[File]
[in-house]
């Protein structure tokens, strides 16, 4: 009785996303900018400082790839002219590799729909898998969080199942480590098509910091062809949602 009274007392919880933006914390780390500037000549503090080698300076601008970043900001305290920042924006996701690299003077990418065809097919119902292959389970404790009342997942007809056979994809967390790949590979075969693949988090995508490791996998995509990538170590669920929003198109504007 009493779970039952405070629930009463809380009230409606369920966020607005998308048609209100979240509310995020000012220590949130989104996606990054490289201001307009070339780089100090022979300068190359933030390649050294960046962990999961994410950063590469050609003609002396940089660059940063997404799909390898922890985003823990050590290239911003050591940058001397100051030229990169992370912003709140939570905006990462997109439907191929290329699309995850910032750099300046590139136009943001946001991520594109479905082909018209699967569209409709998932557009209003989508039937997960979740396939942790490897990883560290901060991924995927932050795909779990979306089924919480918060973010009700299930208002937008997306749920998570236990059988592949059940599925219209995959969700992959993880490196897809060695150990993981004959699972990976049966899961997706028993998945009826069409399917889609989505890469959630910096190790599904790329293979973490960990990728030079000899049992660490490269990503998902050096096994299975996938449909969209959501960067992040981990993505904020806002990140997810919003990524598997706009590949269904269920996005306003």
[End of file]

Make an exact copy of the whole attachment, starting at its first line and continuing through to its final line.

[in-house]
């Protein structure tokens, strides 16, 4: 009785996303900018400082790839002219590799729909898998969080199942480590098509910091062809949602 009274007392919880933006914390780390500037000549503090080698300076601008970043900001305290920042924006996701690299003077990418065809097919119902292959389970404790009342997942007809056979994809967390790949590979075969693949988090995508490791996998995509990538170590669920929003198109504007 009493779970039952405070629930009463809380009230409606369920966020607005998308048609209100979240509310995020000012220590949130989104996606990054490289201001307009070339780089100090022979300068190359933030390649050294960046962990999961994410950063590469050609003609002396940089660059940063997404799909390898922890985003823990050590290239911003050591940058001397100051030229990169992370912003709140939570905006990462997109439907191929290329699309995850910032750099300046590139136009943001946001991520594109479905082909018209699967569209409709998932557009209003989508039937997960979740396939942790490897990883560290901060991924995927932050795909779990979306089924919480918060973010009700299930208002937008997306749920998570236990059988592949059940599925219209995959969700992959993880490196897809060695150990993981004959699972990976049966899961997706028993998945009826069409399917889609989505890469959630910096190790599904790329293979973490960990990728030079000899049992660490490269990503998902050096096994299975996938449909969209959501960067992040981990993505904020806002990140997810919003990524598997706009590949269904269920996005306003």